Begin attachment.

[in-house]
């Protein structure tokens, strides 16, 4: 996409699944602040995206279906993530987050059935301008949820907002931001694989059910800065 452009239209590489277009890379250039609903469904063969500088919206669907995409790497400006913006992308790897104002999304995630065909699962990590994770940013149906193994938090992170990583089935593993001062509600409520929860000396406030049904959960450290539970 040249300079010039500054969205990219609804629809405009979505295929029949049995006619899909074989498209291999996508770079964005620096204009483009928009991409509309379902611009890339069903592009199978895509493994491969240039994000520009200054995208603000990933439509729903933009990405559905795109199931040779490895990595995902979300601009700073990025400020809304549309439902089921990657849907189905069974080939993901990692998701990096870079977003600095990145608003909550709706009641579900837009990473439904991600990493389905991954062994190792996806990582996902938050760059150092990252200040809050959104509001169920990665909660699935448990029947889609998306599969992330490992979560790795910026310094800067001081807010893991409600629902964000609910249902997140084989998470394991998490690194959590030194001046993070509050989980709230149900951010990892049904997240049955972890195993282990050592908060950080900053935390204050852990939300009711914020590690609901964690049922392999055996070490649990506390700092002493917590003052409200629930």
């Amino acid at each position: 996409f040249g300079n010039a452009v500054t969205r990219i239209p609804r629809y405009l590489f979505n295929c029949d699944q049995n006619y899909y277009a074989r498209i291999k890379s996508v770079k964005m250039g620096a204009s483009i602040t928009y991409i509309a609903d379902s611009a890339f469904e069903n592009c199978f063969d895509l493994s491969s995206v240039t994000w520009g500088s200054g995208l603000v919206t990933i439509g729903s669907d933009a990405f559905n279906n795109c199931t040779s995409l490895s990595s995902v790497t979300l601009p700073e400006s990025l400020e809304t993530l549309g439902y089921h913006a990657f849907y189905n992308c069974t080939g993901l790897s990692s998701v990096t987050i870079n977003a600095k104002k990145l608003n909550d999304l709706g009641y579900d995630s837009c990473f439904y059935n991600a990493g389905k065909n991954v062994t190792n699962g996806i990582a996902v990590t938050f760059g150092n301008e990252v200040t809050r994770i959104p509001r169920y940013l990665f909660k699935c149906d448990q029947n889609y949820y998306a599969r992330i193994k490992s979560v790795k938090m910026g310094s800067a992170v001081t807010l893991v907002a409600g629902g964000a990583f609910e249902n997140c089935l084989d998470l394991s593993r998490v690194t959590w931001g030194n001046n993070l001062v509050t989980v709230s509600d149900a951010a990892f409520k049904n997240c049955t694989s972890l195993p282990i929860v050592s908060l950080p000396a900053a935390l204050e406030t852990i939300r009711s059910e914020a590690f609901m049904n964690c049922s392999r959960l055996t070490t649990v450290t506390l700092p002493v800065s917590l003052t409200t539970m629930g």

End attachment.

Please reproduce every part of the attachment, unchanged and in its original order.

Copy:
[in-house]
């Protein structure tokens, strides 16, 4: 996409699944602040995206279906993530987050059935301008949820907002931001694989059910800065 452009239209590489277009890379250039609903469904063969500088919206669907995409790497400006913006992308790897104002999304995630065909699962990590994770940013149906193994938090992170990583089935593993001062509600409520929860000396406030049904959960450290539970 040249300079010039500054969205990219609804629809405009979505295929029949049995006619899909074989498209291999996508770079964005620096204009483009928009991409509309379902611009890339069903592009199978895509493994491969240039994000520009200054995208603000990933439509729903933009990405559905795109199931040779490895990595995902979300601009700073990025400020809304549309439902089921990657849907189905069974080939993901990692998701990096870079977003600095990145608003909550709706009641579900837009990473439904991600990493389905991954062994190792996806990582996902938050760059150092990252200040809050959104509001169920990665909660699935448990029947889609998306599969992330490992979560790795910026310094800067001081807010893991409600629902964000609910249902997140084989998470394991998490690194959590030194001046993070509050989980709230149900951010990892049904997240049955972890195993282990050592908060950080900053935390204050852990939300009711914020590690609901964690049922392999055996070490649990506390700092002493917590003052409200629930």
């Amino acid at each position: 996409f040249g300079n010039a452009v500054t969205r990219i239209p609804r629809y405009l590489f979505n295929c029949d699944q049995n006619y899909y277009a074989r498209i291999k890379s996508v770079k964005m250039g620096a204009s483009i602040t928009y991409i509309a609903d379902s611009a890339f469904e069903n592009c199978f063969d895509l493994s491969s995206v240039t994000w520009g500088s200054g995208l603000v919206t990933i439509g729903s669907d933009a990405f559905n279906n795109c199931t040779s995409l490895s990595s995902v790497t979300l601009p700073e400006s990025l400020e809304t993530l549309g439902y089921h913006a990657f849907y189905n992308c069974t080939g993901l790897s990692s998701v990096t987050i870079n977003a600095k104002k990145l608003n909550d999304l709706g009641y579900d995630s837009c990473f439904y059935n991600a990493g389905k065909n991954v062994t190792n699962g996806i990582a996902v990590t938050f760059g150092n301008e990252v200040t809050r994770i959104p509001r169920y940013l990665f909660k699935c149906d448990q029947n889609y949820y998306a599969r992330i193994k490992s979560v790795k938090m910026g310094s800067a992170v001081t807010l893991v907002a409600g629902g964000a990583f609910e249902n997140c089935l084989d998470l394991s593993r998490v690194t959590w931001g030194n001046n993070l001062v509050t989980v709230s509600d149900a951010a990892f409520k049904n997240c049955t694989s972890l195993p282990i929860v050592s908060l950080p000396a900053a935390l204050e406030t852990i939300r009711s059910e914020a590690f609901m049904n964690c049922s392999r959960l055996t070490t649990v450290t506390l700092p002493v800065s917590l003052t409200t539970m629930g």